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Geneticists Identify DNA of Hungary’s Medieval Árpád Dynasty

Hungary Today 2018.02.21.

An international research team led by the National Institute of Oncology (OOI) has found that members of the Árpád dynasty (c. 850–1301) seem to have Eurasian genetic roots. Male DNA was identified through bone samples of King Béla III, who ruled Hungary from 1172 to 1196. 

The finding is the result of an international project that was undertaken with the participation of world-renowned scientists of archeo-genetics of the University of Göttingen, Prof. Miklós Kásler the institute’s director highlighted. For this reason, Kásler claimed, the results are “unquestionable.” Researchers defined Béla III’s patrilineal (Y-chromosomal) profile, which can serve as a reference to identify the rest of the skeletal remains and to solve controversies over the possible descendants of the dynasty.

Out of the examined 11 skeletons excavated from the Basilica of Székesfehérvár, only two proved to be of the Árpád dynasty: the remains of King Béla III, and that of a man who lied close to Béla in the original burial place. Prof. Kásler said that, based on their research, the remnants of the dynasty members belong to the R1a haplogroup, which means that the Árpáds are definitely of Eurasian origin, rather than Finno-Ugric.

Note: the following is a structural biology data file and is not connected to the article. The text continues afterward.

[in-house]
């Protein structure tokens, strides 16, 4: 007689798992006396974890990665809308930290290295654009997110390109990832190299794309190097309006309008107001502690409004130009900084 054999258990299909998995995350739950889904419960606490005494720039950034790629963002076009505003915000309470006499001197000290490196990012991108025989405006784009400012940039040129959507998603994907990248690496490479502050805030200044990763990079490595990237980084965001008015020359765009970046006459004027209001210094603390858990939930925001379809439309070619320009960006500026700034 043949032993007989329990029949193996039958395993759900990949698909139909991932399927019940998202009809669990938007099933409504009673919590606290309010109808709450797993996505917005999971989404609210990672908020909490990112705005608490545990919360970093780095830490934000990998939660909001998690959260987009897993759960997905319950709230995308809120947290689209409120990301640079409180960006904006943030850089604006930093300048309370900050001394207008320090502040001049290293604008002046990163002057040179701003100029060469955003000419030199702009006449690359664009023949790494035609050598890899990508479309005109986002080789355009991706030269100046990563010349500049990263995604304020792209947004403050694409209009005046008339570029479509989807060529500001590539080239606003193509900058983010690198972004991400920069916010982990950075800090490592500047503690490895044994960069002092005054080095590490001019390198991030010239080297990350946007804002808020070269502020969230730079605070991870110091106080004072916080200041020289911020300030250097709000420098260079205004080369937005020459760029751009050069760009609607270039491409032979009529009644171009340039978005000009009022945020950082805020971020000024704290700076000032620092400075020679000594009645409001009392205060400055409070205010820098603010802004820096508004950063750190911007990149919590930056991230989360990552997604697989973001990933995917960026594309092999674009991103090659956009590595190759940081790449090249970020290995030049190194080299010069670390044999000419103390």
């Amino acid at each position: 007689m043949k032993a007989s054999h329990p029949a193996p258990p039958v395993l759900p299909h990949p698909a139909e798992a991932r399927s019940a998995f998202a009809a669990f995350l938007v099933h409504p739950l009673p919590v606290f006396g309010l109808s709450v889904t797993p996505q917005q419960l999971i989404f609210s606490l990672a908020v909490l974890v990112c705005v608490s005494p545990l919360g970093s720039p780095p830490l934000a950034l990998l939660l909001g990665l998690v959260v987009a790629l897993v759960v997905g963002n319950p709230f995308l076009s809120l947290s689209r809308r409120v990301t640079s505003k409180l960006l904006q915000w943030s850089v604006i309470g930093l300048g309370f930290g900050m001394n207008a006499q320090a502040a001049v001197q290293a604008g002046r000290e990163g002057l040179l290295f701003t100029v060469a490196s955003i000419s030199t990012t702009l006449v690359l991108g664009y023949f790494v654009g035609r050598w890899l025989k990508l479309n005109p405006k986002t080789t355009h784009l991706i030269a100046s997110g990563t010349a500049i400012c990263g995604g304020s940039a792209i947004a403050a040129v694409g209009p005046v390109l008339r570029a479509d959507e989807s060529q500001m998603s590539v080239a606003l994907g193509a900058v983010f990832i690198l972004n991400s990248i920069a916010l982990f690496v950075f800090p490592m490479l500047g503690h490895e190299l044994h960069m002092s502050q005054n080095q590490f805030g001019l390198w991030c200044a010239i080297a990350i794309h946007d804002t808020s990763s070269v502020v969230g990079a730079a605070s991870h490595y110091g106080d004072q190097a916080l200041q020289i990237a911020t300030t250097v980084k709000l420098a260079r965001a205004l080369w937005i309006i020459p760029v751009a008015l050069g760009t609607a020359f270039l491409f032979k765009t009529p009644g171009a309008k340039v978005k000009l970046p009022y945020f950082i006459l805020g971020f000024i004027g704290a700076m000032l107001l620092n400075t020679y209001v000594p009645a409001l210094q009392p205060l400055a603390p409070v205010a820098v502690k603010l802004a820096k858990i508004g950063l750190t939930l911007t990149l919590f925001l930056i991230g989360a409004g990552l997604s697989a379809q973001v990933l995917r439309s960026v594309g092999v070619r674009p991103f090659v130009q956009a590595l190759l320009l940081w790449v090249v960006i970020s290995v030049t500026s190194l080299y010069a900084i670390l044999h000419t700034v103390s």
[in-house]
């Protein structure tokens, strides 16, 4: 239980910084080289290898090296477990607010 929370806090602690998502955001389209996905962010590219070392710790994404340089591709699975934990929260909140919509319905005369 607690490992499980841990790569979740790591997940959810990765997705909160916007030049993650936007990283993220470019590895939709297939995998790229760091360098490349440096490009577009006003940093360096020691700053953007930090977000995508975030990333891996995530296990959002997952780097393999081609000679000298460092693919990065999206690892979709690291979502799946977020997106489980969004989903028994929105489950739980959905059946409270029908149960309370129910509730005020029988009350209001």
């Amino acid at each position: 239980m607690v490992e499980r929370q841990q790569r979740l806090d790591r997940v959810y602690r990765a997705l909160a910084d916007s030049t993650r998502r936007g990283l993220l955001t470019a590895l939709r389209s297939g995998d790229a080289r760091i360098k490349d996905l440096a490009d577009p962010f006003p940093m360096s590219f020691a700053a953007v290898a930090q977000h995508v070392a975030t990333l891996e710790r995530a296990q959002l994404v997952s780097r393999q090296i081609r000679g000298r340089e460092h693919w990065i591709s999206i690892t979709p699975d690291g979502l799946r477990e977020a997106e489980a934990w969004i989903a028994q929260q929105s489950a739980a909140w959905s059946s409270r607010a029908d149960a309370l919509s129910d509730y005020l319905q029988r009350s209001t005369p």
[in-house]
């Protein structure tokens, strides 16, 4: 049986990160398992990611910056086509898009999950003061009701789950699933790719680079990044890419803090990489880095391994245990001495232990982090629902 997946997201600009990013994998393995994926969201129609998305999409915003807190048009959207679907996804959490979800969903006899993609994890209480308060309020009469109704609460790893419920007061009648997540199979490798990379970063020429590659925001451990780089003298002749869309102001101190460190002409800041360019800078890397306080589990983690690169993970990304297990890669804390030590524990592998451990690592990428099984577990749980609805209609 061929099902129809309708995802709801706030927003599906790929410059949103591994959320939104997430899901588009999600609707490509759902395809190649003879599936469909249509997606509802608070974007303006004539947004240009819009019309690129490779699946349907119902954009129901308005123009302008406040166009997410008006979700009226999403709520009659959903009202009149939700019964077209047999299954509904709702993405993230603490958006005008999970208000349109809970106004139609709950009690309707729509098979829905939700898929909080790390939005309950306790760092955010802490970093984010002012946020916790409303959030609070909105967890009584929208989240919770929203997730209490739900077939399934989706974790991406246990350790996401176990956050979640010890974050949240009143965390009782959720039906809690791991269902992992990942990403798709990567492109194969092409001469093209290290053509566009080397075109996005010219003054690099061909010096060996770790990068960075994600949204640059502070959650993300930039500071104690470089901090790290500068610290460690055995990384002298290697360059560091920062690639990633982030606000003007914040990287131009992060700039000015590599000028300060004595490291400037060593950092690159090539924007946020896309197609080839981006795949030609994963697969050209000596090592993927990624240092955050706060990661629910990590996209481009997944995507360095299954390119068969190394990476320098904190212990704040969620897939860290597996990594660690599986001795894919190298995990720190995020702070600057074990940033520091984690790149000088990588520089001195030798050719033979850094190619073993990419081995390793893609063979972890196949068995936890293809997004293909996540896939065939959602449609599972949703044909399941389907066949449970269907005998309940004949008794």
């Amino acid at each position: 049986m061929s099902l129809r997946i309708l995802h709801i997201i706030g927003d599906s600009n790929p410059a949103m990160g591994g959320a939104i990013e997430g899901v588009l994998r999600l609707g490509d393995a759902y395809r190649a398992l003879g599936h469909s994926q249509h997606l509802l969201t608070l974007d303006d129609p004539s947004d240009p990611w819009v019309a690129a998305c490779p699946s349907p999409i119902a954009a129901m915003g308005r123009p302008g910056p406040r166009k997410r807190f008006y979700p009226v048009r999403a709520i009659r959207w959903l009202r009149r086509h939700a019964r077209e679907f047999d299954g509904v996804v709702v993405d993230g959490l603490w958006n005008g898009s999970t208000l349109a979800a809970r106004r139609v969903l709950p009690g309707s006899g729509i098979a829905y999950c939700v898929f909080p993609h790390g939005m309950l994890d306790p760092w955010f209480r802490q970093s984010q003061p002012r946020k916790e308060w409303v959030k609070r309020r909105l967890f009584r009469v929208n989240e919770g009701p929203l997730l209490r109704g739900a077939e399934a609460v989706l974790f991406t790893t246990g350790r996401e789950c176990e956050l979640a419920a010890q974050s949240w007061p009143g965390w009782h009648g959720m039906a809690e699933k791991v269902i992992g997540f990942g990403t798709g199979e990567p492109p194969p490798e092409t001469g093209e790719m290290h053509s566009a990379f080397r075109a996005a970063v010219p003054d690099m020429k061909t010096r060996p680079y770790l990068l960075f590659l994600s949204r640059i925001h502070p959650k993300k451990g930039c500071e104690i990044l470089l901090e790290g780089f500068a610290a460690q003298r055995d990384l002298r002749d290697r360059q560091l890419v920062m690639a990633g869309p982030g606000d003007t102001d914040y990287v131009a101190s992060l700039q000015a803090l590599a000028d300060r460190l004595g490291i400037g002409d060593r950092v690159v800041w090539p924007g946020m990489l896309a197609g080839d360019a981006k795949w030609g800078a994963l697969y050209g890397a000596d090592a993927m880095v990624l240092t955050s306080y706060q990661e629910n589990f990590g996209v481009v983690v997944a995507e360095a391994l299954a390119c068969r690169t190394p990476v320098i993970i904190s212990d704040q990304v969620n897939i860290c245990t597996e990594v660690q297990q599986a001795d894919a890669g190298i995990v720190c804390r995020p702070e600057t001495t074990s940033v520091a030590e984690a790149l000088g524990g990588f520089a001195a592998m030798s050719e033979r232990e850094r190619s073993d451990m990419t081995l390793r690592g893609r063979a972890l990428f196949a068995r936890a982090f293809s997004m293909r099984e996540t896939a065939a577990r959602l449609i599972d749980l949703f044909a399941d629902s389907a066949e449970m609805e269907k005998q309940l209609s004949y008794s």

Photo: OOI.

Kásler also argued that, if there will be enough resources, scientists will be able to take a closer look at the DNA and potentially go back to the origins of the Árpád dynasty on the paternal line, and find out exactly which ethnic groups the members of Árpád dynasty belonged to, and we may also be able to tell where they might have played a role in history.

The Árpáds were the ruling dynasty of the Hungarian Kingdom from the 9th century until the male line died out in 1301. It was named after Grand Prince Árpád, who was the head of the tribal federation during the conquest of the Carpathian Basin in 895. They played an important role in the medieval European history as well, and junior branches of the family married into virtually all of Europe’s ruling families.


via hirado.hu and magyaridok.hu

image via lovagok.hu